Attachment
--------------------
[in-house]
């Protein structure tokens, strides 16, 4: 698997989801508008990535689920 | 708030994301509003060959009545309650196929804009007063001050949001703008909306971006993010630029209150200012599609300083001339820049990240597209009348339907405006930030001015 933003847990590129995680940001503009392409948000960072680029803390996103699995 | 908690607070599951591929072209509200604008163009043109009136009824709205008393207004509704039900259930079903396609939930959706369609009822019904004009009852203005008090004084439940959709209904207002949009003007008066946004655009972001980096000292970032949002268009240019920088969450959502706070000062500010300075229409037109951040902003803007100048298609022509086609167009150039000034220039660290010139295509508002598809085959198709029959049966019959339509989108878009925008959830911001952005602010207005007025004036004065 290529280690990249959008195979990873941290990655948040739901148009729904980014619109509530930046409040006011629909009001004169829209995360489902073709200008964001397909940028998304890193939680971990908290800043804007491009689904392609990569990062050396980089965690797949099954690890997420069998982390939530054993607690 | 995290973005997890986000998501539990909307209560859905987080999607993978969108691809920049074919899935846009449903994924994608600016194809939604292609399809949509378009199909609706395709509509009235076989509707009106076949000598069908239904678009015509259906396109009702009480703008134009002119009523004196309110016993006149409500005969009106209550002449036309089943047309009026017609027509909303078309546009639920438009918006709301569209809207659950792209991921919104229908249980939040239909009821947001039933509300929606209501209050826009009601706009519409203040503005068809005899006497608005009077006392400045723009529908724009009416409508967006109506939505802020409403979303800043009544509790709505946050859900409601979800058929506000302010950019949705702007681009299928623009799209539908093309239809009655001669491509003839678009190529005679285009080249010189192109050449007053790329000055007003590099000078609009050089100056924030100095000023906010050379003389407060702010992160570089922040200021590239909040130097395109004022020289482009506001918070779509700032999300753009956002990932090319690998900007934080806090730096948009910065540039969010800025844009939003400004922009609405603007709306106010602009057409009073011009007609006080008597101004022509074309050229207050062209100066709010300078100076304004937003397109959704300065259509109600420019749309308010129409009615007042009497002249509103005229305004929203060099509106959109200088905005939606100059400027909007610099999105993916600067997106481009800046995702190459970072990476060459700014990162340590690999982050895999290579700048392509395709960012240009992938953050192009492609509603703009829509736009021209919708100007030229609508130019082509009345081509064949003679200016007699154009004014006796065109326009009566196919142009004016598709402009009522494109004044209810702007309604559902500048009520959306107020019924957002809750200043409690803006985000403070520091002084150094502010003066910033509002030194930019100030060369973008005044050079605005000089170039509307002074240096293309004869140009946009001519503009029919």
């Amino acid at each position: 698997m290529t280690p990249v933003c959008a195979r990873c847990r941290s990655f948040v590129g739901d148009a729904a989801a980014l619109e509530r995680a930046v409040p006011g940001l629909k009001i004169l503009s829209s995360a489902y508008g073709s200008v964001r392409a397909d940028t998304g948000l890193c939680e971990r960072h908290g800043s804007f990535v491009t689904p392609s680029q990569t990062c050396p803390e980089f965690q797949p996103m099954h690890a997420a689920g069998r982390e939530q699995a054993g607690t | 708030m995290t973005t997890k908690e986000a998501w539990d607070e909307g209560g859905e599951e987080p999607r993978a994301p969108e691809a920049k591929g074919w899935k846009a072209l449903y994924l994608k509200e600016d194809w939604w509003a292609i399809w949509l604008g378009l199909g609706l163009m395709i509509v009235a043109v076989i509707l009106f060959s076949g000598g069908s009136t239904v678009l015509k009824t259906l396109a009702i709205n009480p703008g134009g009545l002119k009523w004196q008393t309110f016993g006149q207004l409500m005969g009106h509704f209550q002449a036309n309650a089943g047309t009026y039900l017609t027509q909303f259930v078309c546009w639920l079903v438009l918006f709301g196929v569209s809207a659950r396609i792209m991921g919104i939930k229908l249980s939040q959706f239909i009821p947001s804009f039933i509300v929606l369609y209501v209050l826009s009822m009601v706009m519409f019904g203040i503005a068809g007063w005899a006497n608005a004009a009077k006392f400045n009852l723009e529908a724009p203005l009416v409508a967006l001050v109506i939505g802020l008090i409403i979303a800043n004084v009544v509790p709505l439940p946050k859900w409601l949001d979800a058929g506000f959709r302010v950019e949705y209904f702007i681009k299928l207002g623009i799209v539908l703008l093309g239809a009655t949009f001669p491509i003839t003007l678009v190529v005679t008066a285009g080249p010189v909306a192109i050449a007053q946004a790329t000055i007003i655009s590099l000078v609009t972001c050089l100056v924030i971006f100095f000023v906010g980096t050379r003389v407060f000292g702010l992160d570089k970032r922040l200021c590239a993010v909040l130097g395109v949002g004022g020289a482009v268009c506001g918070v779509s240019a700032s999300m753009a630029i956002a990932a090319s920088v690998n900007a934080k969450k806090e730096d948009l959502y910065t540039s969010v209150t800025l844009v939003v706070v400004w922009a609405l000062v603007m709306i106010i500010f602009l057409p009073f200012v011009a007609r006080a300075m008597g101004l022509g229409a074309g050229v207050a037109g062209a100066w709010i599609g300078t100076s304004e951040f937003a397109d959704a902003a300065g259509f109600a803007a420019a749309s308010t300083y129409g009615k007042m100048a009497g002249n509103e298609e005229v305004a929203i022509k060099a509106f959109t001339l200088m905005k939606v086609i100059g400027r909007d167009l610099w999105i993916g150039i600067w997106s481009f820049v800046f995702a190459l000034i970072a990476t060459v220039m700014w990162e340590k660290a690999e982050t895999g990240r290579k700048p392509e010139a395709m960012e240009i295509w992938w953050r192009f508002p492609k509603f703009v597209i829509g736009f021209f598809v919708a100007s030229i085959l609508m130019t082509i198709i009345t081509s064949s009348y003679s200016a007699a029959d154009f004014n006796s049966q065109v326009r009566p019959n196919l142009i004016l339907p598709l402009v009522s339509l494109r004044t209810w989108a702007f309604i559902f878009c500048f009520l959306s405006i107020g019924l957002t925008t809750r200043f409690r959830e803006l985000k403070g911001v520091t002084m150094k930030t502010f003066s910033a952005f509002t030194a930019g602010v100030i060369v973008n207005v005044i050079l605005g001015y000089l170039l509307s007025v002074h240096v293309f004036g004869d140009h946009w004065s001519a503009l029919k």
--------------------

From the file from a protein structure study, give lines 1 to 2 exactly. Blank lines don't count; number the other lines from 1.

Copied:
[in-house]
């Protein structure tokens, strides 16, 4: 698997989801508008990535689920 | 708030994301509003060959009545309650196929804009007063001050949001703008909306971006993010630029209150200012599609300083001339820049990240597209009348339907405006930030001015 933003847990590129995680940001503009392409948000960072680029803390996103699995 | 908690607070599951591929072209509200604008163009043109009136009824709205008393207004509704039900259930079903396609939930959706369609009822019904004009009852203005008090004084439940959709209904207002949009003007008066946004655009972001980096000292970032949002268009240019920088969450959502706070000062500010300075229409037109951040902003803007100048298609022509086609167009150039000034220039660290010139295509508002598809085959198709029959049966019959339509989108878009925008959830911001952005602010207005007025004036004065 290529280690990249959008195979990873941290990655948040739901148009729904980014619109509530930046409040006011629909009001004169829209995360489902073709200008964001397909940028998304890193939680971990908290800043804007491009689904392609990569990062050396980089965690797949099954690890997420069998982390939530054993607690 | 995290973005997890986000998501539990909307209560859905987080999607993978969108691809920049074919899935846009449903994924994608600016194809939604292609399809949509378009199909609706395709509509009235076989509707009106076949000598069908239904678009015509259906396109009702009480703008134009002119009523004196309110016993006149409500005969009106209550002449036309089943047309009026017609027509909303078309546009639920438009918006709301569209809207659950792209991921919104229908249980939040239909009821947001039933509300929606209501209050826009009601706009519409203040503005068809005899006497608005009077006392400045723009529908724009009416409508967006109506939505802020409403979303800043009544509790709505946050859900409601979800058929506000302010950019949705702007681009299928623009799209539908093309239809009655001669491509003839678009190529005679285009080249010189192109050449007053790329000055007003590099000078609009050089100056924030100095000023906010050379003389407060702010992160570089922040200021590239909040130097395109004022020289482009506001918070779509700032999300753009956002990932090319690998900007934080806090730096948009910065540039969010800025844009939003400004922009609405603007709306106010602009057409009073011009007609006080008597101004022509074309050229207050062209100066709010300078100076304004937003397109959704300065259509109600420019749309308010129409009615007042009497002249509103005229305004929203060099509106959109200088905005939606100059400027909007610099999105993916600067997106481009800046995702190459970072990476060459700014990162340590690999982050895999290579700048392509395709960012240009992938953050192009492609509603703009829509736009021209919708100007030229609508130019082509009345081509064949003679200016007699154009004014006796065109326009009566196919142009004016598709402009009522494109004044209810702007309604559902500048009520959306107020019924957002809750200043409690803006985000403070520091002084150094502010003066910033509002030194930019100030060369973008005044050079605005000089170039509307002074240096293309004869140009946009001519503009029919």